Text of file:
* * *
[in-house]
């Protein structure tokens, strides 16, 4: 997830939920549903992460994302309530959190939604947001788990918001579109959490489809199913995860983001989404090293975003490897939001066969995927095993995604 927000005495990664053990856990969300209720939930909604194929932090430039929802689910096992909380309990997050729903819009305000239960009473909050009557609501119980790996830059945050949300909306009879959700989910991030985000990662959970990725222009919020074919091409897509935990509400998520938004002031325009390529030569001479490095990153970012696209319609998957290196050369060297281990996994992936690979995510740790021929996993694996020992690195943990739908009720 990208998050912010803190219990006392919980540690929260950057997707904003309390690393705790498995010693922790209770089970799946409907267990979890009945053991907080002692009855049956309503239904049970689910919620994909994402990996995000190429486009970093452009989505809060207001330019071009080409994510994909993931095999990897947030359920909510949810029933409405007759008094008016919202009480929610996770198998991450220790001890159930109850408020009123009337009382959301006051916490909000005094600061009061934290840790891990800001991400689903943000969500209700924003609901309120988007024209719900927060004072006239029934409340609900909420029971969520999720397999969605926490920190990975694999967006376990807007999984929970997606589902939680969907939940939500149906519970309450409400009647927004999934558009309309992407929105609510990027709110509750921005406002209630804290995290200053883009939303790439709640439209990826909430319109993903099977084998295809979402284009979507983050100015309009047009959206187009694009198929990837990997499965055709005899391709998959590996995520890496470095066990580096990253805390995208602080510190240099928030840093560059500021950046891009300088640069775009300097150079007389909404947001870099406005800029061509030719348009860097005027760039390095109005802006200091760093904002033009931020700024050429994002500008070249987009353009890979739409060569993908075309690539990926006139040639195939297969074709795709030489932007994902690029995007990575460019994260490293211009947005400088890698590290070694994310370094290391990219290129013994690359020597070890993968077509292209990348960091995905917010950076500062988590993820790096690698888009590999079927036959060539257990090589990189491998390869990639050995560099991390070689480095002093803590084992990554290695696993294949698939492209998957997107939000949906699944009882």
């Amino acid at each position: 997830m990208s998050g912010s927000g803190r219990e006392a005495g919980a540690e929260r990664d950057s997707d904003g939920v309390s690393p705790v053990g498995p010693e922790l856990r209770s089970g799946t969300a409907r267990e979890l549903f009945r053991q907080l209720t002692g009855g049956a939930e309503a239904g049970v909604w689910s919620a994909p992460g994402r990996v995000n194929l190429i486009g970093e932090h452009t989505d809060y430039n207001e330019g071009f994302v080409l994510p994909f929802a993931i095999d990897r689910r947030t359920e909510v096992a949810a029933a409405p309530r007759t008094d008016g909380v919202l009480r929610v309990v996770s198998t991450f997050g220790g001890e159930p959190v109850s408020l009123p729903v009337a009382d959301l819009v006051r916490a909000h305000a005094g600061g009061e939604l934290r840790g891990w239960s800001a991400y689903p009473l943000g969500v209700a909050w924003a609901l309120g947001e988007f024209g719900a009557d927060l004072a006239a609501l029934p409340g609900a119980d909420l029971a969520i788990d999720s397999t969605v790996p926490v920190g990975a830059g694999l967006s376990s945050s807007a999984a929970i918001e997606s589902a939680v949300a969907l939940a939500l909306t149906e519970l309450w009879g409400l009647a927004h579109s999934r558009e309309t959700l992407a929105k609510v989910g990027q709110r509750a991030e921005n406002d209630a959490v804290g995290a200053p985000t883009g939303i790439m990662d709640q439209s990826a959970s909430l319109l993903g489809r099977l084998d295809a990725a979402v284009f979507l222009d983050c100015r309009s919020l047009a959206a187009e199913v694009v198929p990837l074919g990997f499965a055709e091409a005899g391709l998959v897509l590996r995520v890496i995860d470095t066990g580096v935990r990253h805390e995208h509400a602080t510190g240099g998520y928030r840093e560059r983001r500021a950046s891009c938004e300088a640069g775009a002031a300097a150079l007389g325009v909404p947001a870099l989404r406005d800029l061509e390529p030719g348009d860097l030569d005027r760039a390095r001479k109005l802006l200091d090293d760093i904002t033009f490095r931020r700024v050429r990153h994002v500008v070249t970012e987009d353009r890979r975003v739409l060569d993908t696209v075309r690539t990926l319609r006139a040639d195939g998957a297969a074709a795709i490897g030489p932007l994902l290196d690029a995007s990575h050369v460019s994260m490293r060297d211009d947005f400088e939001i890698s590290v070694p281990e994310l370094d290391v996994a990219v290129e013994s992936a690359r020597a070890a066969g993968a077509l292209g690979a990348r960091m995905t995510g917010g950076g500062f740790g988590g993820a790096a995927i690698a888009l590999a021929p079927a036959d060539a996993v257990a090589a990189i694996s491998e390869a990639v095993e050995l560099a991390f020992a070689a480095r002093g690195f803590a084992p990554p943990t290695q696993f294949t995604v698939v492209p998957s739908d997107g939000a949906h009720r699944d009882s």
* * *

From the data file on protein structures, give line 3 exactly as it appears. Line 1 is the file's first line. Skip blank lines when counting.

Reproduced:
């Amino acid at each position: 997830m990208s998050g912010s927000g803190r219990e006392a005495g919980a540690e929260r990664d950057s997707d904003g939920v309390s690393p705790v053990g498995p010693e922790l856990r209770s089970g799946t969300a409907r267990e979890l549903f009945r053991q907080l209720t002692g009855g049956a939930e309503a239904g049970v909604w689910s919620a994909p992460g994402r990996v995000n194929l190429i486009g970093e932090h452009t989505d809060y430039n207001e330019g071009f994302v080409l994510p994909f929802a993931i095999d990897r689910r947030t359920e909510v096992a949810a029933a409405p309530r007759t008094d008016g909380v919202l009480r929610v309990v996770s198998t991450f997050g220790g001890e159930p959190v109850s408020l009123p729903v009337a009382d959301l819009v006051r916490a909000h305000a005094g600061g009061e939604l934290r840790g891990w239960s800001a991400y689903p009473l943000g969500v209700a909050w924003a609901l309120g947001e988007f024209g719900a009557d927060l004072a006239a609501l029934p409340g609900a119980d909420l029971a969520i788990d999720s397999t969605v790996p926490v920190g990975a830059g694999l967006s376990s945050s807007a999984a929970i918001e997606s589902a939680v949300a969907l939940a939500l909306t149906e519970l309450w009879g409400l009647a927004h579109s999934r558009e309309t959700l992407a929105k609510v989910g990027q709110r509750a991030e921005n406002d209630a959490v804290g995290a200053p985000t883009g939303i790439m990662d709640q439209s990826a959970s909430l319109l993903g489809r099977l084998d295809a990725a979402v284009f979507l222009d983050c100015r309009s919020l047009a959206a187009e199913v694009v198929p990837l074919g990997f499965a055709e091409a005899g391709l998959v897509l590996r995520v890496i995860d470095t066990g580096v935990r990253h805390e995208h509400a602080t510190g240099g998520y928030r840093e560059r983001r500021a950046s891009c938004e300088a640069g775009a002031a300097a150079l007389g325009v909404p947001a870099l989404r406005d800029l061509e390529p030719g348009d860097l030569d005027r760039a390095r001479k109005l802006l200091d090293d760093i904002t033009f490095r931020r700024v050429r990153h994002v500008v070249t970012e987009d353009r890979r975003v739409l060569d993908t696209v075309r690539t990926l319609r006139a040639d195939g998957a297969a074709a795709i490897g030489p932007l994902l290196d690029a995007s990575h050369v460019s994260m490293r060297d211009d947005f400088e939001i890698s590290v070694p281990e994310l370094d290391v996994a990219v290129e013994s992936a690359r020597a070890a066969g993968a077509l292209g690979a990348r960091m995905t995510g917010g950076g500062f740790g988590g993820a790096a995927i690698a888009l590999a021929p079927a036959d060539a996993v257990a090589a990189i694996s491998e390869a990639v095993e050995l560099a991390f020992a070689a480095r002093g690195f803590a084992p990554p943990t290695q696993f294949t995604v698939v492209p998957s739908d997107g939000a949906h009720r699944d009882s």